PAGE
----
Friday, July 4, 2014
Manuscripts Don't Burn (2014): Scathing on the Fly
dir: Mohammad Rasoulof
SIFF 2014 Film #29
In 2011, Mohammad Rasolulof, an already accomplished director, was arrested and had a 20-year ban from making any films imposed on him by the Iranian government. In secret, Rasoulof broke that government-ban and made Manuscripts Don't Burn, a film which is an indictment of the Iranian government, and it's attempts at intellectual censorship. The end result is a harrowing indictment of not only censorship but also cultural manipulation and how the whole system is set up against everybody's best interest.
The main characters of Manuscripts are not the intellectuals, but a pair of Iranian government assassins who are chasing after a manuscript. The assassins aren't rich or even paid all that well, as one of the two assassins has a sick child who is trying to gain admission to a hospital, but he doesn't have the money to pay for the stay. The assassin is constantly calling their government bosses to try to get the finances transferred to his account so he can prove he can afford for his son to have whatever surgery is needed.
The manuscript is written by a wheelchair-bound intellectual poet who had written a book that was essentially an anti-government screed that had over 100 instances of censorship inflicted upon it. One of the major instances is a story about a group of poets on a bus trip to Armenia, which was supposed to be driven off a cliff in the middle of the night. They intervened and survived, but were warned to be silent about it. The uncensored manuscript is put to a small circle of intellectuals for safe keeping, and the Iranian government is trying to keep it repressed.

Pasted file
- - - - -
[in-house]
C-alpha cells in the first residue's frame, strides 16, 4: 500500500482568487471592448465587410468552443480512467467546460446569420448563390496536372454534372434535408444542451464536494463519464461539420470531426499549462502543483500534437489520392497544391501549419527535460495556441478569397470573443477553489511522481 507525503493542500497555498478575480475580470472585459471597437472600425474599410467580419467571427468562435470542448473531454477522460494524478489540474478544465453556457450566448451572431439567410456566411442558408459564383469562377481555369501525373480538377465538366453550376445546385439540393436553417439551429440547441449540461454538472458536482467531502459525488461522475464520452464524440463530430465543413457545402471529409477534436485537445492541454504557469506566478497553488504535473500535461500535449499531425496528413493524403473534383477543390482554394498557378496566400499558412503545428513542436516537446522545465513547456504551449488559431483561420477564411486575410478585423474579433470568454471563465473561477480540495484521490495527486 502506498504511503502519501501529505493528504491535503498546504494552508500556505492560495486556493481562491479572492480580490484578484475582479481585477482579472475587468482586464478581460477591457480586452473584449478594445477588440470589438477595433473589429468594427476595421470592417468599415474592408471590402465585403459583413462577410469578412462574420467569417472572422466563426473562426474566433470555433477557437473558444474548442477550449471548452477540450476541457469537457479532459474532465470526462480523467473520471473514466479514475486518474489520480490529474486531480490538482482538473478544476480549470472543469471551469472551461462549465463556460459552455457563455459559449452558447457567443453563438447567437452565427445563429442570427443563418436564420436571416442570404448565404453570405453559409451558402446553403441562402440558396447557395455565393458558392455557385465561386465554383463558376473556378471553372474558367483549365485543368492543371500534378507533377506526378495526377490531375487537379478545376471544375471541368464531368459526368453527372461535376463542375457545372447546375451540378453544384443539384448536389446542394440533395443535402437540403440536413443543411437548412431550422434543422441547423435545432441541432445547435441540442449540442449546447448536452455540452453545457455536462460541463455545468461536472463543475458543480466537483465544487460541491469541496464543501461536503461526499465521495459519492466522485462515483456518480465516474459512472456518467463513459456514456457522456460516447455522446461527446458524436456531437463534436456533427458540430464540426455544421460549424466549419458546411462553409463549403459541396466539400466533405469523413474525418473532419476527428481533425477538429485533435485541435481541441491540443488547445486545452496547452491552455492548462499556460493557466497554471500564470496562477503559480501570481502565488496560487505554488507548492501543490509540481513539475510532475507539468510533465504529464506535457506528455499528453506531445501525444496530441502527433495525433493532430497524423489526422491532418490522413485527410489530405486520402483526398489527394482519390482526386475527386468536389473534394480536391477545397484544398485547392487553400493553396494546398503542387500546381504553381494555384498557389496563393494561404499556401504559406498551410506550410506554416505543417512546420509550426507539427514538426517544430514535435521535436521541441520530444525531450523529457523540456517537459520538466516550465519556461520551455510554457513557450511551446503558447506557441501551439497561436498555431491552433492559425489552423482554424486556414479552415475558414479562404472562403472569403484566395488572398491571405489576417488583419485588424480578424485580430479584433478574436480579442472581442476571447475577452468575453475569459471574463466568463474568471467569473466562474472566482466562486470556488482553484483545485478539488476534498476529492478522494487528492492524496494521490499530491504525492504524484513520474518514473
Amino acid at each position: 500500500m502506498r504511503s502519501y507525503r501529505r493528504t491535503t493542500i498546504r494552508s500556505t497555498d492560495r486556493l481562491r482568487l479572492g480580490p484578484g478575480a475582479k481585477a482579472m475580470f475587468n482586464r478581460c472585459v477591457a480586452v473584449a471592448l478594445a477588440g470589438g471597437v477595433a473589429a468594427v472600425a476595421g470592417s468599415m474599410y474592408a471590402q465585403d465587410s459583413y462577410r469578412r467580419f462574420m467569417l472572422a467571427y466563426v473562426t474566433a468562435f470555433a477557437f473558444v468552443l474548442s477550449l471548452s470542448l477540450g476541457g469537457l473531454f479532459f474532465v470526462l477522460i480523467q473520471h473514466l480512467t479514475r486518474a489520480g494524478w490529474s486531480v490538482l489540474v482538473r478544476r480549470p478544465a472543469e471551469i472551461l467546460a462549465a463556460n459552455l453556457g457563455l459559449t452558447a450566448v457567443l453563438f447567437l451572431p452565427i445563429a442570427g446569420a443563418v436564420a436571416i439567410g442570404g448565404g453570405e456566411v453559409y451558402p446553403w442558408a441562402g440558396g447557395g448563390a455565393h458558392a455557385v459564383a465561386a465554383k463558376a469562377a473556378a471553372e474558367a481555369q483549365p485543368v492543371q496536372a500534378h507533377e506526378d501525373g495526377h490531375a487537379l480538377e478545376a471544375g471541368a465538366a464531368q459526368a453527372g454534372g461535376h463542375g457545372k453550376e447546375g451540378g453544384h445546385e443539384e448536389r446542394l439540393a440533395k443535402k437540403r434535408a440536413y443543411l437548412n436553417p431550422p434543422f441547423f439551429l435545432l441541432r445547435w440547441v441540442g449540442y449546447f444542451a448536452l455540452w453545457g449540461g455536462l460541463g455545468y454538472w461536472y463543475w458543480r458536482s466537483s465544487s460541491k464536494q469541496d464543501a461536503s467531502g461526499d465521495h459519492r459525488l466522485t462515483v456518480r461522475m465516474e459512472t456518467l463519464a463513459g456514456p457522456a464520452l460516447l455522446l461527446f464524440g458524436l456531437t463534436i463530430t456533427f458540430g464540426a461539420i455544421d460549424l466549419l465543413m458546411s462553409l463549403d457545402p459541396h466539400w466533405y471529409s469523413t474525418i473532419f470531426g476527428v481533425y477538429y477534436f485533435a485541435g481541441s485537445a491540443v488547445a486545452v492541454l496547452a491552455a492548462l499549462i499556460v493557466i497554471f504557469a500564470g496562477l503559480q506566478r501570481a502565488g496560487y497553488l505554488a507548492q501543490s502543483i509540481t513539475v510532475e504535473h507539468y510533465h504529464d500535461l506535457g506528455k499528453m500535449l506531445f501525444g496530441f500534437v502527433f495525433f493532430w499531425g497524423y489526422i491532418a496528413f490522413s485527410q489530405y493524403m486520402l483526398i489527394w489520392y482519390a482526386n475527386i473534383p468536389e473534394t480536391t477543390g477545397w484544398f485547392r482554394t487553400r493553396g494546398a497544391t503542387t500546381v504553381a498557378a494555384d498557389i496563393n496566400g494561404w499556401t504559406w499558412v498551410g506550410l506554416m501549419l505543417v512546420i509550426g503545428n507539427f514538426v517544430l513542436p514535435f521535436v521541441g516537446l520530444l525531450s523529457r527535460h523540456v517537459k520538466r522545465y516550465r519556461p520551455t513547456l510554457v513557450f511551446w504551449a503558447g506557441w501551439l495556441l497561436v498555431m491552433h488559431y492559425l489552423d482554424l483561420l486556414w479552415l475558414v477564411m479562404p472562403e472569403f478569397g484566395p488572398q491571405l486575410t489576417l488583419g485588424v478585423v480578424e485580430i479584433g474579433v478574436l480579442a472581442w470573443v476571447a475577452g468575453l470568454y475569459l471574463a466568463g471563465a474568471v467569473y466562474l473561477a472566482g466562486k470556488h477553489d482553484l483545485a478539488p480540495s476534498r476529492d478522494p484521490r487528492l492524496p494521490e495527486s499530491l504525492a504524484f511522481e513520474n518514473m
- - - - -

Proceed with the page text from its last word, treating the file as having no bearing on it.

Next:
The saying of "Manuscripts don't burn" means, essentially, that while the government can censor all they want, they actually don't have the power to remove memories. Until they do. The assassins aren't just going to destroy the manuscripts, but destroy all of the memories of the manuscript from those who have read it, wrote it, and remember it. At this point in their career, murder and death are second nature to the assassins. They even delude themselves to the reasoning they kill, with the father of the sick child questioning whether he's actually doing a good service, or if he's just doing something more immoral.
While the general frame of Manuscripts Don't Burn is a traditional assassin story, the details and the government prescience adds a presence that otherwise would be absent in this rather slow and pondering execution of the usual story. The ponderings of religion and God, and the intersection of religion and government, duty and manipulation of the poor, plus the responsibilities of rebels to try to promote the truth in a lying government, makes Manuscripts more detailed and pointed than the usual generic stories we get.
Rasoulof filmed Manuscripts in secret, and even eliminated all names except his own from the credits. The cast and crew have gone unnamed in the movie in order to prevent them from legal action by the government. But, the secrecy shows. There are some questionable filming choices that seem more rudimentary than thought out, and the pacing is a little erratic even in its heavily plodding pace. However, given the circumstances, one can forgive those technical details over the thoughtful content within the film itself.
Manuscripts Don't Burn isn't an "enjoyable" experience. But, not all cinema should be enjoyable. They should be thought provoking, and Manuscripts Don't Burn has that in spades. Being an anti-government screed, Manuscripts is an important movie, even if it isn't technically amazing.